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Pensamiento metafórico en pacientes con psicosis

ABSTRACT Artículo original RESUMEN El pensamiento es la más compleja de las funciones mentales, puede entenderse como un proceso de asociación de ideas, que ocurre de acuerdo con distintas leyes, por ejemplo las que gobiernan las relaciones causa-efecto, que son incorporadas a la psicofisiología de un sujeto mediante procesos de aprendizaje. Sin embargo, existen maneras alternativas de realizar el proceso de asociación de ideas, por ejemplo mediante analogías, como ocurre en el caso del pensamiento meta-fórico, que tiene una faceta expresiva (formulación de metáforas) y una faceta interpretativa (identificación e interpretación de metáforas). Algunos estudios clínicos sugieren que en los pacientes con esquizofrenia podría existir una significativa dificultad para la interpretación de metáforas, quizás relacionada con los trastornos del contenido y la forma del pensamiento. Este estudio reporta la construcción de un instrumento clínico para evaluar las capacidades de procesamiento de metáforas y su aplicación en pacientes con trastornos psicóticos. ABSTRACT Human thought is the most complex mental function. It may be understood as an associative process involving images and verbal thoughts, according to certain laws, for instance those that rule the cause-effect relationships, which are incorporated to the individual psychophy-siology by means of learning processes. However, there are alternative ways to associate ideas, i.e. by means of analogies, as in the case of metaphors. Metaphorical thought has an expressive function (metaphor formation)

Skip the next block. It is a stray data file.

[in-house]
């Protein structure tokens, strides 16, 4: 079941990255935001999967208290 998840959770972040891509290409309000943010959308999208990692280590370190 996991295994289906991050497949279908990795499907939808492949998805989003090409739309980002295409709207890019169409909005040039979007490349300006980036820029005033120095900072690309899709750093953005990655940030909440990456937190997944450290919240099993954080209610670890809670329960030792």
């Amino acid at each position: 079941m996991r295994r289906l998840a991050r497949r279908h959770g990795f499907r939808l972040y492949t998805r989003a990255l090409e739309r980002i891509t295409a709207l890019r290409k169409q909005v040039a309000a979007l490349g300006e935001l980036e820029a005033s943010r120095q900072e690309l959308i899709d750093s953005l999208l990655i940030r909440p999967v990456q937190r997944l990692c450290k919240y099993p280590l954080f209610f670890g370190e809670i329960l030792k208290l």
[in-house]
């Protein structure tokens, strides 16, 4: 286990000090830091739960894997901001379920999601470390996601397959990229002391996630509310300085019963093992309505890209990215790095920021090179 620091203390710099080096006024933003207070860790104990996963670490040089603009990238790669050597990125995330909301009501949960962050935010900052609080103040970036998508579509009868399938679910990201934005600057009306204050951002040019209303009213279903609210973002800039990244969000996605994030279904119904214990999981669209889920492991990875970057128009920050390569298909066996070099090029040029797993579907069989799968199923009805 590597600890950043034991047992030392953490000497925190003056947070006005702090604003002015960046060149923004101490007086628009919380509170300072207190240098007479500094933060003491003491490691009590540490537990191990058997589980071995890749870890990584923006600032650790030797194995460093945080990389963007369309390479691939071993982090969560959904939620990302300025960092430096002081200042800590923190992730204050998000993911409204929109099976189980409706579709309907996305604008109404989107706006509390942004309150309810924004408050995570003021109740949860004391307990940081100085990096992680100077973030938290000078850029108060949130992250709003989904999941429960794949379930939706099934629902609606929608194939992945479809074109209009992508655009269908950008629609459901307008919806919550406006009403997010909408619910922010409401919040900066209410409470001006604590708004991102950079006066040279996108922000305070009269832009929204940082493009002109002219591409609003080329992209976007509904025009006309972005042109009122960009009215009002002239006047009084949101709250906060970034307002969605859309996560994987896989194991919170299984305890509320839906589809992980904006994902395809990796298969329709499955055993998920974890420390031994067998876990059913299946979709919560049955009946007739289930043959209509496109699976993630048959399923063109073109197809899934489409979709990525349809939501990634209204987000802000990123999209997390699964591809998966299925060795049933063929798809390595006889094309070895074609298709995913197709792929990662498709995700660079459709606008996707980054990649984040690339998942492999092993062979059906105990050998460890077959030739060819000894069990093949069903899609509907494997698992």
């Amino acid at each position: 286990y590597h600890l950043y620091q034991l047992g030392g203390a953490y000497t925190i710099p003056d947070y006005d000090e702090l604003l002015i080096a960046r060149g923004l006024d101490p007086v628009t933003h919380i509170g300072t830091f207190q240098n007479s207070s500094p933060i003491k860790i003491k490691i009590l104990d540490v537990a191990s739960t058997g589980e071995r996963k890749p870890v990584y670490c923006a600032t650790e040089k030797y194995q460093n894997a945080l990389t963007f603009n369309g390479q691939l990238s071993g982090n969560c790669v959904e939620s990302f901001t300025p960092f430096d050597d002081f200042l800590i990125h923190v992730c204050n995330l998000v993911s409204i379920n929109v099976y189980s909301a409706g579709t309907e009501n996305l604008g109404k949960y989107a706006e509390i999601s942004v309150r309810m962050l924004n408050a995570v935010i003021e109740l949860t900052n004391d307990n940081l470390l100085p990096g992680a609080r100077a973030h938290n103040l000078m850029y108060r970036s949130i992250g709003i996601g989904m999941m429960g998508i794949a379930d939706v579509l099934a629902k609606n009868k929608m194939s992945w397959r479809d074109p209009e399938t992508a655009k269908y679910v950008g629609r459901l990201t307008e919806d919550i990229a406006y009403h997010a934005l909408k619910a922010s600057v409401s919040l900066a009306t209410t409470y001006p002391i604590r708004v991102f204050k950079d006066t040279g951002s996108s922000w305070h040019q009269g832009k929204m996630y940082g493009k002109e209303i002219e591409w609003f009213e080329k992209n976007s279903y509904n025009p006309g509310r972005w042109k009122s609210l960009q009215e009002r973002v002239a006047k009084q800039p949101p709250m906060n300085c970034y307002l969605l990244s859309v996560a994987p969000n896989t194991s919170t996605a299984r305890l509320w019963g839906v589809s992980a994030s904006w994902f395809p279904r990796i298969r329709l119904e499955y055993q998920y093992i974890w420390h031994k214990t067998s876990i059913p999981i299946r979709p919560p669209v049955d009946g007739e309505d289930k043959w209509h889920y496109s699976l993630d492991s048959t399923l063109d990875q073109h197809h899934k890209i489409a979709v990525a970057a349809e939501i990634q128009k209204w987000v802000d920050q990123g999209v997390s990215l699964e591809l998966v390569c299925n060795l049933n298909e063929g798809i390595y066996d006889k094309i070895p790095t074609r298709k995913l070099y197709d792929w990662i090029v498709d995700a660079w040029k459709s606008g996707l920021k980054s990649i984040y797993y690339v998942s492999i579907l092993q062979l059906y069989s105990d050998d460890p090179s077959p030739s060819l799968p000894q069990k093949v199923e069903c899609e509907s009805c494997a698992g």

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    ABSTRACT: A main feature of schizophrenic thought and language disturbance is concretism, the inability to understand the figurative meaning of proverbs and metaphors. Although this is routinely tested during clinical interview, its neural basis is unknown. We investigated processing of metaphoric sentences with functional magnetic resonance imaging (fMRI) in 12 patients with schizophrenia and 12 control subjects. Stimuli consisted of 60 novel short sentences with either metaphoric or literal meaning presented visually, intersparsed by a low level baseline (grey background). Subjects read these sentences silently and judged by button press whether they had a positive or negative connotation. Reading metaphors in contrast to literal sentences revealed signal changes in the left inferior frontal gyrus in the control subjects (BA 45/47) and an area 3 cm dorsal to that in the patients (BA 45). Only activation in this area was negatively correlated with the severity of concretism rated with the PANSS. Comparison between groups for the contrast metaphors vs. low level baseline revealed stronger signal changes in the control group in the right superior/middle temporal gyrus (BA 39) and the left inferior frontal gyrus (BA 45) in the patients. The results in the control subjects are in line with studies showing an involvement of the left inferior frontal and right lateral temporal cortex during context processing. Failure to recruit these areas in the patients may underlie schizophrenic concretism.
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Jun 1, 2014